Testing the Value Proposition

To recap, we are working on the development of The Chair Adapter, a children’s chair accessory that lets kids sit more comfortably at tables. It’s kind of like a better booster seat…

Kids sit around a table looking to camera. There are craft supplies on the table.
Peta tests the workshop format with a bunch of awesome kids.

The Chair Adapter is a brilliant product with an unparalleled value proposition. Don’t believe me? Well, unfortunately you’re not alone…

When we tell our target audience about The Chair Adapter some inevitably respond with the same scepticism. They question the value of making kids more comfortable at the dinner table when they never sit still anyway.

Now obviously this scepticism was hard to hear, but it did raise a good point. We had just assumed kids were uncomfortable at the dinner table because we were uncomfortable at the dinner table (we have dwarfism). But essentially, we couldn’t be sure that kids sat still long enough to care. We needed to test this.

We did this by running a number of crafty workshops with groups of 4 & 5 year olds. Half the kids were sitting on chairs with modifications that mimicked The Chair Adapter, and half the kids were just sitting on bog standard chairs.

Now, being way too small for standard furniture ourselves, we had a strong suspicion that a lot of what looks like kids fidgeting, was them actually trying to get foot and back purchase while sitting down. So we expected to see some different behavior from kids who were using modified chairs and those who weren’t, but what we saw surprised even us.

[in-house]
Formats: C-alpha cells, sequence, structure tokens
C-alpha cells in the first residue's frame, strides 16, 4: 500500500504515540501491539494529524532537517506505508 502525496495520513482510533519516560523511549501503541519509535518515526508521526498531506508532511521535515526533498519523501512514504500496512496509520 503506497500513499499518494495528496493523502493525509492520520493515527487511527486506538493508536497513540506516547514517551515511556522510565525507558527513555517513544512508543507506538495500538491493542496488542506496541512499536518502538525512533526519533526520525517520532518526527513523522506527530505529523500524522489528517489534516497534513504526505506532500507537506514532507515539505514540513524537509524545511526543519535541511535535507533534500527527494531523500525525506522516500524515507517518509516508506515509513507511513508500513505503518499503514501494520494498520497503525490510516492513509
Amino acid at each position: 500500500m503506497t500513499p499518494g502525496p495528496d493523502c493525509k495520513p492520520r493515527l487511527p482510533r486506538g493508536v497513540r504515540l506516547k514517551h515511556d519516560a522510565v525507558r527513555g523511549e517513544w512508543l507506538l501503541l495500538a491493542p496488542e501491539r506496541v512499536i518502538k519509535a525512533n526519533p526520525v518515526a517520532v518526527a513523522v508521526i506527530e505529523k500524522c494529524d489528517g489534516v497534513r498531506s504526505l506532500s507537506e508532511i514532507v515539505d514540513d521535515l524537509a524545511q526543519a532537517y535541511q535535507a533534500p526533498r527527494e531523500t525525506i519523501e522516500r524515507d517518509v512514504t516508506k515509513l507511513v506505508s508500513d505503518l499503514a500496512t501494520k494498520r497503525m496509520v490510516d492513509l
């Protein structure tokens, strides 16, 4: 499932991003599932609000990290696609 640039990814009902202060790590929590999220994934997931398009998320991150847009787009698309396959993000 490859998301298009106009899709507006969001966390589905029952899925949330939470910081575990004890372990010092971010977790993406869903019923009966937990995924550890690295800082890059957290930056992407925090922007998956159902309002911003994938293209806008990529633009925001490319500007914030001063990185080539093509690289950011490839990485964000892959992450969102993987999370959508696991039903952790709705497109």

The kids who were using the modified chairs sat still for much longer than those without. They remained more focused on their tasks and were less likely to disrupt other students.

The behavioral differences were so stark that we began to worry that we’d just happened to put all the quiet kids on the modified chairs. So we swapped the kids around only to find that the formally quiet kids were now getting distracted a lot and climbing all over their chairs, and vice versa.

The results of the workshops were definitive, replicable and surprised both us and the early childcare professionals who had volunteered their time to help us out.

Now when parents argue that kids never sit still long enough to be uncomfortable on chairs, we have some pretty compelling evidence to suggest otherwise. Infact, our experiments have not only debunked that common misconception, but they have strengthened the value proposition of our product and inspired our product’s marketing message.

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